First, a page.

The "spice": www.charcrust.com We prefer the "Original Hickory". This is great stuff whose name is self-explanatory. Here in Dallas it is available at Central Market and Market Street.

The meat: I would no more try to cook and Allen Bros. steak at home than tune the engines of our Lexi. So, get ribeyes or filets from Sam's or COSTCO.

Rub your meat and let it warm to room temperature for about an hour. Set your Cuisinart to sear. Sear your meat and get that Char going, then turn and re-orient your meat once, cutting back on the temperature setting. Poke the meat with your tongs to determine the proper "doneness". Remove and let sit for 5 - 10 minutes.

Eat and enjoy.

After the meal, scrape the Cuisinart grill plates with their handy tool and put them in the dishwasher. No muss, no fuss, no smoke, no smell - just the best steak you've ever had prepared indoors at home.


Duly noted.
#35
Sundancer7
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RE: Preparing a GOOD steak at home 2008/03/23 17:43:43 (permalink)
Personally, I prefer a rib eye which is sprinkled with a lot of fat. It renders very good and insures taste. I use to prefer porterhouse but the part of it that is lean tended to be tougher than I liked.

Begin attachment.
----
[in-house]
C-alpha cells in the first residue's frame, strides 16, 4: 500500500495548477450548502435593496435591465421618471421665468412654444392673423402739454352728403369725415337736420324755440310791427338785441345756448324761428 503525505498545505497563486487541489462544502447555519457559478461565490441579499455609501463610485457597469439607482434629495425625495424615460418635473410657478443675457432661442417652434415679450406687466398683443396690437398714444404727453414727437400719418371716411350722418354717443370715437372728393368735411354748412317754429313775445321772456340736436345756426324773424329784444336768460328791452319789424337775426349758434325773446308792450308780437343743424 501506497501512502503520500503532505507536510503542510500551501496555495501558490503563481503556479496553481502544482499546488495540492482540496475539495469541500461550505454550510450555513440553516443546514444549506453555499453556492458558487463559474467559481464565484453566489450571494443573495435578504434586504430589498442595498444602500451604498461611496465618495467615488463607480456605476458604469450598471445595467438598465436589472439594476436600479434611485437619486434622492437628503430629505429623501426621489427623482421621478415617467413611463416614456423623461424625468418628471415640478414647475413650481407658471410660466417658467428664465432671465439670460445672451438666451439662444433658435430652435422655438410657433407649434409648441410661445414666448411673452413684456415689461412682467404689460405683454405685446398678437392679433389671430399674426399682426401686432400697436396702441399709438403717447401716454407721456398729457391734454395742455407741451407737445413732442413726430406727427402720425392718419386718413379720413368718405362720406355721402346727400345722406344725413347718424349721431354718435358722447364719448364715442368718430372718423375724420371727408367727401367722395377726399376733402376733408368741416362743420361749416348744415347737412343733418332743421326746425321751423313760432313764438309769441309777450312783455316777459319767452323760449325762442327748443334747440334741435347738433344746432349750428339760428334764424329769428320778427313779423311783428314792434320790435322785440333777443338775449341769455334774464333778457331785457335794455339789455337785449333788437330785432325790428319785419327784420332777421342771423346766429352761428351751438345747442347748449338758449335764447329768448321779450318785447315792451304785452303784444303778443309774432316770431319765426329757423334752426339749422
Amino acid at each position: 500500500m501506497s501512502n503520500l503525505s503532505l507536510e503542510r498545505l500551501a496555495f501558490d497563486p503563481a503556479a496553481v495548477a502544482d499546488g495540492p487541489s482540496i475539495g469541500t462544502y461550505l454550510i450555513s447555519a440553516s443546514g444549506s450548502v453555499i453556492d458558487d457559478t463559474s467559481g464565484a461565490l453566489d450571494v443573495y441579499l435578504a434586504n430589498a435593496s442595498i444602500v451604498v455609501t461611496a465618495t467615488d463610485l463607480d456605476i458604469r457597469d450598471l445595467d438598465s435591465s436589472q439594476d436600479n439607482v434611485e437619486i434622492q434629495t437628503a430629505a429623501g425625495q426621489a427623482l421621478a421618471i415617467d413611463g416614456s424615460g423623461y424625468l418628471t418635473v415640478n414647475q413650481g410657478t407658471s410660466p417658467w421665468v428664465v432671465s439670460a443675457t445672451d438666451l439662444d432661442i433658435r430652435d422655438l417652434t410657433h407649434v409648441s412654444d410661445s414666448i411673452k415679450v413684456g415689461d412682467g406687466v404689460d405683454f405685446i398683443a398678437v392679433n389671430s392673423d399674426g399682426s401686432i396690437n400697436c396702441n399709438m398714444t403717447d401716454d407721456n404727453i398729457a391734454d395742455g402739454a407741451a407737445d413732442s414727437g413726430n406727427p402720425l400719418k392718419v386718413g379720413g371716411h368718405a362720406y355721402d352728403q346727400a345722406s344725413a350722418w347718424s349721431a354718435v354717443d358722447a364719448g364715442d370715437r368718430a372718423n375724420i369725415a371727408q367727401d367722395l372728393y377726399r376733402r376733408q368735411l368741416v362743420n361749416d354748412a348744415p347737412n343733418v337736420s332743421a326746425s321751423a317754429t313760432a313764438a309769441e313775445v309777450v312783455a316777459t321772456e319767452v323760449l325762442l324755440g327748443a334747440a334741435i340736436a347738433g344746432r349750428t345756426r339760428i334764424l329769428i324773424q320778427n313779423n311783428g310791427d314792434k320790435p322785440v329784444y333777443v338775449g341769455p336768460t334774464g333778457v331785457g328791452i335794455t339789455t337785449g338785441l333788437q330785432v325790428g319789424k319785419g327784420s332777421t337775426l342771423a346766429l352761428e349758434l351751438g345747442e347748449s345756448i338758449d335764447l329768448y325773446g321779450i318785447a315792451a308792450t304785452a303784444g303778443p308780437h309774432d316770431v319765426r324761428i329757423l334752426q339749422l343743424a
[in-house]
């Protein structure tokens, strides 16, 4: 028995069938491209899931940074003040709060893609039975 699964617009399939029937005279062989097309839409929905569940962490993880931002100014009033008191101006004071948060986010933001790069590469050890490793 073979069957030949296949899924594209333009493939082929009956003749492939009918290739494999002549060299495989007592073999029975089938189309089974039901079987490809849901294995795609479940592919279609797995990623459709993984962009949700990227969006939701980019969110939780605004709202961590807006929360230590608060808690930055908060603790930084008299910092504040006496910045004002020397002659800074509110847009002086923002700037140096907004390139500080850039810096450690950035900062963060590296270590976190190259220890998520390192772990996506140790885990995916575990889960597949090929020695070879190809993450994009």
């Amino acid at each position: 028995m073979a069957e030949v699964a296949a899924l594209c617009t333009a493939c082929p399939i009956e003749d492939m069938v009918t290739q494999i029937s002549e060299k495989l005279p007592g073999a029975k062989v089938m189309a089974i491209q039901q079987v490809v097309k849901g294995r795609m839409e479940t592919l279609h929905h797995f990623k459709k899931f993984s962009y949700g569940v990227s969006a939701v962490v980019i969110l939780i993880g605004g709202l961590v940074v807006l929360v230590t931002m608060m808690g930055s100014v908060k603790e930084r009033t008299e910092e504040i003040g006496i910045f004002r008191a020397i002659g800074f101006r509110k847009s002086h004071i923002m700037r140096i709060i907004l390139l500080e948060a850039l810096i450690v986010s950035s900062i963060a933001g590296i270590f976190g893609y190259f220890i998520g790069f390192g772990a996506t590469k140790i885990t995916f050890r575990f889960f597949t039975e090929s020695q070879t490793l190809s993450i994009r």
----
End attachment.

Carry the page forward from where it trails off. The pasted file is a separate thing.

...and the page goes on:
I enjoy the ribeye over the charcoal grill. I occasionaly do them on the stove top with a very high temp such as 500F and just char each side.

Paul E. Smith
Knoxville, TN
#36
swvadon
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RE: Preparing a GOOD steak at home 2010/02/21 20:55:46 (permalink)
I now always use only grass fed beef. I have a Lodge cast iron skillet that I use to sear my steaks before finishing them in the oven. That is the winter approach. In warmer weather, I grill my steaks. I never put anything but salt, black pepper, and sometimes garlic powder on my steaks. Love them cooked medium, and love the simplicity of beef, baked potato, & a simple salad.

#37
Twinwillow